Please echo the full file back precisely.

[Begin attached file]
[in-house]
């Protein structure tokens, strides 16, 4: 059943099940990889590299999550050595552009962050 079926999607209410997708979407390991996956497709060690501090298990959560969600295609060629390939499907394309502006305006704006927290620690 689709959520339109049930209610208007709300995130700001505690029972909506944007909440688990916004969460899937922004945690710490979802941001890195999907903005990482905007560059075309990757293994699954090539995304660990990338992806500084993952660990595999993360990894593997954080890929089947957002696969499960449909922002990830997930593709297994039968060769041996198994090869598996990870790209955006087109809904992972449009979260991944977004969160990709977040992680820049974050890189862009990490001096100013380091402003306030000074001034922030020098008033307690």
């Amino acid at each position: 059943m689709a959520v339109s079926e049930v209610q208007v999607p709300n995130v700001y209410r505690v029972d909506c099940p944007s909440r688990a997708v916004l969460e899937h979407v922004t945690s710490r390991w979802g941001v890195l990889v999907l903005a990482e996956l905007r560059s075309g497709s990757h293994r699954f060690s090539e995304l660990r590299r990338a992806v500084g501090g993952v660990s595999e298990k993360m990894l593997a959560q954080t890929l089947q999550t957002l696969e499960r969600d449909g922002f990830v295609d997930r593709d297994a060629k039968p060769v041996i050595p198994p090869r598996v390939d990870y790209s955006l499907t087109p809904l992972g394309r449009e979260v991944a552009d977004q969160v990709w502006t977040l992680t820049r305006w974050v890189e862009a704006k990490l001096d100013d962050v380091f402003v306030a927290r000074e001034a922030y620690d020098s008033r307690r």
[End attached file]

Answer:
[in-house]
């Protein structure tokens, strides 16, 4: 059943099940990889590299999550050595552009962050 079926999607209410997708979407390991996956497709060690501090298990959560969600295609060629390939499907394309502006305006704006927290620690 689709959520339109049930209610208007709300995130700001505690029972909506944007909440688990916004969460899937922004945690710490979802941001890195999907903005990482905007560059075309990757293994699954090539995304660990990338992806500084993952660990595999993360990894593997954080890929089947957002696969499960449909922002990830997930593709297994039968060769041996198994090869598996990870790209955006087109809904992972449009979260991944977004969160990709977040992680820049974050890189862009990490001096100013380091402003306030000074001034922030020098008033307690």
């Amino acid at each position: 059943m689709a959520v339109s079926e049930v209610q208007v999607p709300n995130v700001y209410r505690v029972d909506c099940p944007s909440r688990a997708v916004l969460e899937h979407v922004t945690s710490r390991w979802g941001v890195l990889v999907l903005a990482e996956l905007r560059s075309g497709s990757h293994r699954f060690s090539e995304l660990r590299r990338a992806v500084g501090g993952v660990s595999e298990k993360m990894l593997a959560q954080t890929l089947q999550t957002l696969e499960r969600d449909g922002f990830v295609d997930r593709d297994a060629k039968p060769v041996i050595p198994p090869r598996v390939d990870y790209s955006l499907t087109p809904l992972g394309r449009e979260v991944a552009d977004q969160v990709w502006t977040l992680t820049r305006w974050v890189e862009a704006k990490l001096d100013d962050v380091f402003v306030a927290r000074e001034a922030y620690d020098s008033r307690r």